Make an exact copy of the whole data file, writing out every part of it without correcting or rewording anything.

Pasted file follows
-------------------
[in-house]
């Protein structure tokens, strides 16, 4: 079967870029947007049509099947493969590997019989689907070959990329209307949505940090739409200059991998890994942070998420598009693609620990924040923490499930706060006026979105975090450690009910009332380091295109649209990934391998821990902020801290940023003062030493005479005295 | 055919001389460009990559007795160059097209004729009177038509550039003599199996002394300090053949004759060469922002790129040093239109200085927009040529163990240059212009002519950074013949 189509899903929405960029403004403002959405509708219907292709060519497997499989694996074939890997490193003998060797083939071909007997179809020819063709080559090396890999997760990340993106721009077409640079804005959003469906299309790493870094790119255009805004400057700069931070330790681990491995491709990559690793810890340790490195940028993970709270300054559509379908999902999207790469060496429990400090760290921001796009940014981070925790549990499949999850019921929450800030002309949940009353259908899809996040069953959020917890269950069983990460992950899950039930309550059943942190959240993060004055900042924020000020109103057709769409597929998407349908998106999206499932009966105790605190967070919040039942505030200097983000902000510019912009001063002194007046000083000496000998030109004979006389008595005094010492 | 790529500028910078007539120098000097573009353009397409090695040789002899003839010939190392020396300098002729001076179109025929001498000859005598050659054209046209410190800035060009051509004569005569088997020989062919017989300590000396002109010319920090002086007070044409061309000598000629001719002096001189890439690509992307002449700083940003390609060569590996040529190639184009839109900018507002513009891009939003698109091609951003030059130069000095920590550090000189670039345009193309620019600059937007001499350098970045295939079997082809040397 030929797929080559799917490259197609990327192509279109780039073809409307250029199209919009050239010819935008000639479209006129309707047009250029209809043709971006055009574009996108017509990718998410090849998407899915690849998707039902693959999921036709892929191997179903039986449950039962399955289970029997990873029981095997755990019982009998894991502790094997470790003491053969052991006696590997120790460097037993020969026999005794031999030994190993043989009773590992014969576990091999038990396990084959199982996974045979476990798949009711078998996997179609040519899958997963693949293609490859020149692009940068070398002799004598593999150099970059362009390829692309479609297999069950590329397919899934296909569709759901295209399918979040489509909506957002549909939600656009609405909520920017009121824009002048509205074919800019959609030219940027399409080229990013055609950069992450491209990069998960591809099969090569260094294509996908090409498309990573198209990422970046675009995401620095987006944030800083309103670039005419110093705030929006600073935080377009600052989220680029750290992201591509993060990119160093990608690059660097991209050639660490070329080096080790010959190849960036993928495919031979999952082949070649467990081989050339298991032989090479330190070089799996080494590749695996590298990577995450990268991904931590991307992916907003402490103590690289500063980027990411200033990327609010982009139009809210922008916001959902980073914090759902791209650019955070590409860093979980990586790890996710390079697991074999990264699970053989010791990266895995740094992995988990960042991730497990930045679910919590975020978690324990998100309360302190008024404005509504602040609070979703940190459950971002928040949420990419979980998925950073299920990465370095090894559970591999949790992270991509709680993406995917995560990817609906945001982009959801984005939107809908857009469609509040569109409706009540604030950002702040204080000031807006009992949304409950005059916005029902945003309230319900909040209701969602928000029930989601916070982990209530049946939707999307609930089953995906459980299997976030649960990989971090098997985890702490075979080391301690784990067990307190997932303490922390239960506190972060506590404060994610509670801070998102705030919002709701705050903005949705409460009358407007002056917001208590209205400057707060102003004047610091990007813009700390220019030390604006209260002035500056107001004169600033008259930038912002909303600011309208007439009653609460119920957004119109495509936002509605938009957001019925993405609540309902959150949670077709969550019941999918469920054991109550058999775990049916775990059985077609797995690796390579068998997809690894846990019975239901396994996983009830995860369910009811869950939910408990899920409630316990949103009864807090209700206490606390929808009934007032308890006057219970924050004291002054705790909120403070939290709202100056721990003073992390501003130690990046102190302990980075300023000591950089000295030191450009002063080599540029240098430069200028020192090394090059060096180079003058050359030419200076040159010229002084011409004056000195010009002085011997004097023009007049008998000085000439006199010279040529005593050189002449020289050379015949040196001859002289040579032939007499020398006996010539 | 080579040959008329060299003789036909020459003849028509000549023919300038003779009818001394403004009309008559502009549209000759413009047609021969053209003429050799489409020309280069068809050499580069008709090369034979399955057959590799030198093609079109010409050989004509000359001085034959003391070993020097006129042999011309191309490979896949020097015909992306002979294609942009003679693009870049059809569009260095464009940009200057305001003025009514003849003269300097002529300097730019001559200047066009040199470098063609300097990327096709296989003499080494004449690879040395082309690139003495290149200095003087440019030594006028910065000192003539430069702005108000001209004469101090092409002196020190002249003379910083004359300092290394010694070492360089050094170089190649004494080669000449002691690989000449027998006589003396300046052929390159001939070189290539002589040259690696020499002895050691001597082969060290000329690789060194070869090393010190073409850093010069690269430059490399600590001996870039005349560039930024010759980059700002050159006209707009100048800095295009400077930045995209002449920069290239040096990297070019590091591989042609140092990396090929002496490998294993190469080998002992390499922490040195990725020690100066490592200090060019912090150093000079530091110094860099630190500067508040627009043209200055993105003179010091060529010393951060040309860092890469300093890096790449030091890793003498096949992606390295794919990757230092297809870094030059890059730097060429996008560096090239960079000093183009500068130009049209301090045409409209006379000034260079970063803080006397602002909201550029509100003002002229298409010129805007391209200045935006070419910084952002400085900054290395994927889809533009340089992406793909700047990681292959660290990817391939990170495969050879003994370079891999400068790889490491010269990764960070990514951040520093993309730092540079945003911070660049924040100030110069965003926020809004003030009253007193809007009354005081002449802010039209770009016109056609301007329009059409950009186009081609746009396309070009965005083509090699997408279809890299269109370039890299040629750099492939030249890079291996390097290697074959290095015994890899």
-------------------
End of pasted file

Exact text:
[in-house]
């Protein structure tokens, strides 16, 4: 079967870029947007049509099947493969590997019989689907070959990329209307949505940090739409200059991998890994942070998420598009693609620990924040923490499930706060006026979105975090450690009910009332380091295109649209990934391998821990902020801290940023003062030493005479005295 | 055919001389460009990559007795160059097209004729009177038509550039003599199996002394300090053949004759060469922002790129040093239109200085927009040529163990240059212009002519950074013949 189509899903929405960029403004403002959405509708219907292709060519497997499989694996074939890997490193003998060797083939071909007997179809020819063709080559090396890999997760990340993106721009077409640079804005959003469906299309790493870094790119255009805004400057700069931070330790681990491995491709990559690793810890340790490195940028993970709270300054559509379908999902999207790469060496429990400090760290921001796009940014981070925790549990499949999850019921929450800030002309949940009353259908899809996040069953959020917890269950069983990460992950899950039930309550059943942190959240993060004055900042924020000020109103057709769409597929998407349908998106999206499932009966105790605190967070919040039942505030200097983000902000510019912009001063002194007046000083000496000998030109004979006389008595005094010492 | 790529500028910078007539120098000097573009353009397409090695040789002899003839010939190392020396300098002729001076179109025929001498000859005598050659054209046209410190800035060009051509004569005569088997020989062919017989300590000396002109010319920090002086007070044409061309000598000629001719002096001189890439690509992307002449700083940003390609060569590996040529190639184009839109900018507002513009891009939003698109091609951003030059130069000095920590550090000189670039345009193309620019600059937007001499350098970045295939079997082809040397 030929797929080559799917490259197609990327192509279109780039073809409307250029199209919009050239010819935008000639479209006129309707047009250029209809043709971006055009574009996108017509990718998410090849998407899915690849998707039902693959999921036709892929191997179903039986449950039962399955289970029997990873029981095997755990019982009998894991502790094997470790003491053969052991006696590997120790460097037993020969026999005794031999030994190993043989009773590992014969576990091999038990396990084959199982996974045979476990798949009711078998996997179609040519899958997963693949293609490859020149692009940068070398002799004598593999150099970059362009390829692309479609297999069950590329397919899934296909569709759901295209399918979040489509909506957002549909939600656009609405909520920017009121824009002048509205074919800019959609030219940027399409080229990013055609950069992450491209990069998960591809099969090569260094294509996908090409498309990573198209990422970046675009995401620095987006944030800083309103670039005419110093705030929006600073935080377009600052989220680029750290992201591509993060990119160093990608690059660097991209050639660490070329080096080790010959190849960036993928495919031979999952082949070649467990081989050339298991032989090479330190070089799996080494590749695996590298990577995450990268991904931590991307992916907003402490103590690289500063980027990411200033990327609010982009139009809210922008916001959902980073914090759902791209650019955070590409860093979980990586790890996710390079697991074999990264699970053989010791990266895995740094992995988990960042991730497990930045679910919590975020978690324990998100309360302190008024404005509504602040609070979703940190459950971002928040949420990419979980998925950073299920990465370095090894559970591999949790992270991509709680993406995917995560990817609906945001982009959801984005939107809908857009469609509040569109409706009540604030950002702040204080000031807006009992949304409950005059916005029902945003309230319900909040209701969602928000029930989601916070982990209530049946939707999307609930089953995906459980299997976030649960990989971090098997985890702490075979080391301690784990067990307190997932303490922390239960506190972060506590404060994610509670801070998102705030919002709701705050903005949705409460009358407007002056917001208590209205400057707060102003004047610091990007813009700390220019030390604006209260002035500056107001004169600033008259930038912002909303600011309208007439009653609460119920957004119109495509936002509605938009957001019925993405609540309902959150949670077709969550019941999918469920054991109550058999775990049916775990059985077609797995690796390579068998997809690894846990019975239901396994996983009830995860369910009811869950939910408990899920409630316990949103009864807090209700206490606390929808009934007032308890006057219970924050004291002054705790909120403070939290709202100056721990003073992390501003130690990046102190302990980075300023000591950089000295030191450009002063080599540029240098430069200028020192090394090059060096180079003058050359030419200076040159010229002084011409004056000195010009002085011997004097023009007049008998000085000439006199010279040529005593050189002449020289050379015949040196001859002289040579032939007499020398006996010539 | 080579040959008329060299003789036909020459003849028509000549023919300038003779009818001394403004009309008559502009549209000759413009047609021969053209003429050799489409020309280069068809050499580069008709090369034979399955057959590799030198093609079109010409050989004509000359001085034959003391070993020097006129042999011309191309490979896949020097015909992306002979294609942009003679693009870049059809569009260095464009940009200057305001003025009514003849003269300097002529300097730019001559200047066009040199470098063609300097990327096709296989003499080494004449690879040395082309690139003495290149200095003087440019030594006028910065000192003539430069702005108000001209004469101090092409002196020190002249003379910083004359300092290394010694070492360089050094170089190649004494080669000449002691690989000449027998006589003396300046052929390159001939070189290539002589040259690696020499002895050691001597082969060290000329690789060194070869090393010190073409850093010069690269430059490399600590001996870039005349560039930024010759980059700002050159006209707009100048800095295009400077930045995209002449920069290239040096990297070019590091591989042609140092990396090929002496490998294993190469080998002992390499922490040195990725020690100066490592200090060019912090150093000079530091110094860099630190500067508040627009043209200055993105003179010091060529010393951060040309860092890469300093890096790449030091890793003498096949992606390295794919990757230092297809870094030059890059730097060429996008560096090239960079000093183009500068130009049209301090045409409209006379000034260079970063803080006397602002909201550029509100003002002229298409010129805007391209200045935006070419910084952002400085900054290395994927889809533009340089992406793909700047990681292959660290990817391939990170495969050879003994370079891999400068790889490491010269990764960070990514951040520093993309730092540079945003911070660049924040100030110069965003926020809004003030009253007193809007009354005081002449802010039209770009016109056609301007329009059409950009186009081609746009396309070009965005083509090699997408279809890299269109370039890299040629750099492939030249890079291996390097290697074959290095015994890899």